'Gratuitous House Party' Sinks Japan PM's Son

Fumio Kishida's eldest son is resigning as his executive policy secretary
By Newser Editors and Wire Services
Posted May 30, 2023 9:25 AM CDT
'Gratuitous House Party' Sinks Japan PM's Son
This photo shows Shotaro Kishida, a son of Japanese Prime Minister Fumio Kishida.   (Kyodo News via AP)

Japanese Prime Minister Fumio Kishida said Monday his eldest son is resigning as his executive policy secretary over what Time calls a "gratuitous house party." The 32-year-old used the prime minister's residence for a private party that was exposed in magazine photos, triggering public outrage. As the AP explains, Shotaro Kishida invited a group of people, including relatives, to a year-end party on Dec. 30 at the Prime Minister's Official Residence.

Photos published by the weekly Shukan Bunshun magazine showing Kishida's son and his relatives posing on red-carpeted stairs in an imitation of the group photos taken of newly appointed Cabinet members, with his son at the center—the position reserved for the prime minister. Other photos showed guests standing at a podium as if holding a news conference. "As secretary for [the prime minister's] political affairs, a public position, his actions were inappropriate and I decided to replace him to have him take responsibility," Fumio Kishida told reporters Monday night.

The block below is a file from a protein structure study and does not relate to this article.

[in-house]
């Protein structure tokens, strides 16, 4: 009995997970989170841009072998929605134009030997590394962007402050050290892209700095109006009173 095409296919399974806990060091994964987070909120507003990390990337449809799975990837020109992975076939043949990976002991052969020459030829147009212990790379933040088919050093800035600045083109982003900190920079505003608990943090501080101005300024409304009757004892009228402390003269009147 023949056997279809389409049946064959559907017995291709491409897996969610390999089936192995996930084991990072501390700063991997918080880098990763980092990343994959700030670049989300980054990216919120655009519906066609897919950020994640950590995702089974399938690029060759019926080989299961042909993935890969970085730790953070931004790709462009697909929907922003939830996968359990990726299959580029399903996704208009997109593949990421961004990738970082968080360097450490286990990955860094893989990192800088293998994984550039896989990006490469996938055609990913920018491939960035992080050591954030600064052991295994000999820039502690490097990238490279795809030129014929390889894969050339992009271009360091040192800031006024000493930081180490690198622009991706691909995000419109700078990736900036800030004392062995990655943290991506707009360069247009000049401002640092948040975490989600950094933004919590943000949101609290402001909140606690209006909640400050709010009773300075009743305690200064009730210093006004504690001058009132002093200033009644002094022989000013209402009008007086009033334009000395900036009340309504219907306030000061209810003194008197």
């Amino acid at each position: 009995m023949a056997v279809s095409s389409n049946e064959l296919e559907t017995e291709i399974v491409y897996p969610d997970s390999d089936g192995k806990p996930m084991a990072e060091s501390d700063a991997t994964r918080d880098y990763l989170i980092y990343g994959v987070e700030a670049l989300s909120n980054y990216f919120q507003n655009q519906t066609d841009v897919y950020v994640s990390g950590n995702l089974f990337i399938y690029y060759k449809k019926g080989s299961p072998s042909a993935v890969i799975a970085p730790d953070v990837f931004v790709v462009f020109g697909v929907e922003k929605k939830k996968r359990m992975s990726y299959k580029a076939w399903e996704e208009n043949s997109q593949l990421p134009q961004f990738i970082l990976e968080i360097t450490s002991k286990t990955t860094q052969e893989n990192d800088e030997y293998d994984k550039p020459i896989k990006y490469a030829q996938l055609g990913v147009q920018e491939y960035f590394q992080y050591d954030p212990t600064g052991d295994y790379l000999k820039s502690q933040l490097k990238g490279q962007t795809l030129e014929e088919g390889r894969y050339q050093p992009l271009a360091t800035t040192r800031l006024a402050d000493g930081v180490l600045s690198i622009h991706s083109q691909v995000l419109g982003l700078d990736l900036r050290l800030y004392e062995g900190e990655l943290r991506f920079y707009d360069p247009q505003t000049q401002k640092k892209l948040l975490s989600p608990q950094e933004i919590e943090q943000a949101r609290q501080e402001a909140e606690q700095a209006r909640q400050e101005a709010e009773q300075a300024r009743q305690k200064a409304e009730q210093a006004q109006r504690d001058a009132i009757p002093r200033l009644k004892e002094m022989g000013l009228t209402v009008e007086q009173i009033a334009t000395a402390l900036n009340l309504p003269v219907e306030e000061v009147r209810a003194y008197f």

The prime minister acknowledged that he'd briefly greeted the guests but said he didn't stay at the dinner party. He said he severely reprimanded his son for the party, but that failed to quell public outrage and ongoing criticism from opposition lawmakers. Kishida appointed his son as policy secretary, one of eight secretary posts for the prime minister, in October. The appointment, seen as a step in grooming him as his heir, was criticized as nepotism, which is common in Japanese politics. His son was previously his father's private secretary.

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It was not the first time Kishida's son has come under fire for making use of his official position for private activities. He was reprimanded for using embassy cars for private sightseeing in Britain and Paris and for buying souvenirs for Cabinet members at a luxury department store in London when he accompanied his father on trips.

(More Fumio Kishida stories.)

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